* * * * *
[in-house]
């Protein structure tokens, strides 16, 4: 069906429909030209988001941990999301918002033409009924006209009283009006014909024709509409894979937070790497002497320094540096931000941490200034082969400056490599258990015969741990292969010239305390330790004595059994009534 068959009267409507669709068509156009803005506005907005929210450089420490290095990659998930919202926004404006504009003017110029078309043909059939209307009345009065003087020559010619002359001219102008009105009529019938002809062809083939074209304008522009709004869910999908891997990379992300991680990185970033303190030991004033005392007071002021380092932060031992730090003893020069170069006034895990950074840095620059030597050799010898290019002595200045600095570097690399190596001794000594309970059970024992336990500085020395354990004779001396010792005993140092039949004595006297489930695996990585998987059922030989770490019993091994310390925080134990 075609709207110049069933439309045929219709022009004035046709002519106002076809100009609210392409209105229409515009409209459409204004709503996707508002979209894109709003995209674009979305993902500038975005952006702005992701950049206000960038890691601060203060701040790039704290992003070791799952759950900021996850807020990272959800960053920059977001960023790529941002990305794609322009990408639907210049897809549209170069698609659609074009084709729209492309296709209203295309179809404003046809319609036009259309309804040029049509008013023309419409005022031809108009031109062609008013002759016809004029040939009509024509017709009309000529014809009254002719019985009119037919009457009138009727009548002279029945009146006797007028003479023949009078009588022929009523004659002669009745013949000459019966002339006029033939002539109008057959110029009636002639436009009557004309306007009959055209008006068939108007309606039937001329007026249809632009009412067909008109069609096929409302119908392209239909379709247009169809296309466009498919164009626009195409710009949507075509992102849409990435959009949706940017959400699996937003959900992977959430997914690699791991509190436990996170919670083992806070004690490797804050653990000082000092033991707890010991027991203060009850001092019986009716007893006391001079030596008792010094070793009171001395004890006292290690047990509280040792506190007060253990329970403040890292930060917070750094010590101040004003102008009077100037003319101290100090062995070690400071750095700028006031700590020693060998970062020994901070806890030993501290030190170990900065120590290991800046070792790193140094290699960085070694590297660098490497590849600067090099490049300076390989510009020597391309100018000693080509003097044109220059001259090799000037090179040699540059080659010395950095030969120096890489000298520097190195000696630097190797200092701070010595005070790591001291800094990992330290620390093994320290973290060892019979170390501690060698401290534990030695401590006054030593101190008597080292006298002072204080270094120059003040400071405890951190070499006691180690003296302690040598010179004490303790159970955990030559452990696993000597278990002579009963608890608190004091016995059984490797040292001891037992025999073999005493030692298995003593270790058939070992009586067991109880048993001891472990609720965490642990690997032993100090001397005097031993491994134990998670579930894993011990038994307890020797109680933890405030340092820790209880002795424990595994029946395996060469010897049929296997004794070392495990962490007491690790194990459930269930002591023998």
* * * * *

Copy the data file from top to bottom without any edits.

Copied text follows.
[in-house]
């Protein structure tokens, strides 16, 4: 069906429909030209988001941990999301918002033409009924006209009283009006014909024709509409894979937070790497002497320094540096931000941490200034082969400056490599258990015969741990292969010239305390330790004595059994009534 068959009267409507669709068509156009803005506005907005929210450089420490290095990659998930919202926004404006504009003017110029078309043909059939209307009345009065003087020559010619002359001219102008009105009529019938002809062809083939074209304008522009709004869910999908891997990379992300991680990185970033303190030991004033005392007071002021380092932060031992730090003893020069170069006034895990950074840095620059030597050799010898290019002595200045600095570097690399190596001794000594309970059970024992336990500085020395354990004779001396010792005993140092039949004595006297489930695996990585998987059922030989770490019993091994310390925080134990 075609709207110049069933439309045929219709022009004035046709002519106002076809100009609210392409209105229409515009409209459409204004709503996707508002979209894109709003995209674009979305993902500038975005952006702005992701950049206000960038890691601060203060701040790039704290992003070791799952759950900021996850807020990272959800960053920059977001960023790529941002990305794609322009990408639907210049897809549209170069698609659609074009084709729209492309296709209203295309179809404003046809319609036009259309309804040029049509008013023309419409005022031809108009031109062609008013002759016809004029040939009509024509017709009309000529014809009254002719019985009119037919009457009138009727009548002279029945009146006797007028003479023949009078009588022929009523004659002669009745013949000459019966002339006029033939002539109008057959110029009636002639436009009557004309306007009959055209008006068939108007309606039937001329007026249809632009009412067909008109069609096929409302119908392209239909379709247009169809296309466009498919164009626009195409710009949507075509992102849409990435959009949706940017959400699996937003959900992977959430997914690699791991509190436990996170919670083992806070004690490797804050653990000082000092033991707890010991027991203060009850001092019986009716007893006391001079030596008792010094070793009171001395004890006292290690047990509280040792506190007060253990329970403040890292930060917070750094010590101040004003102008009077100037003319101290100090062995070690400071750095700028006031700590020693060998970062020994901070806890030993501290030190170990900065120590290991800046070792790193140094290699960085070694590297660098490497590849600067090099490049300076390989510009020597391309100018000693080509003097044109220059001259090799000037090179040699540059080659010395950095030969120096890489000298520097190195000696630097190797200092701070010595005070790591001291800094990992330290620390093994320290973290060892019979170390501690060698401290534990030695401590006054030593101190008597080292006298002072204080270094120059003040400071405890951190070499006691180690003296302690040598010179004490303790159970955990030559452990696993000597278990002579009963608890608190004091016995059984490797040292001891037992025999073999005493030692298995003593270790058939070992009586067991109880048993001891472990609720965490642990690997032993100090001397005097031993491994134990998670579930894993011990038994307890020797109680933890405030340092820790209880002795424990595994029946395996060469010897049929296997004794070392495990962490007491690790194990459930269930002591023998």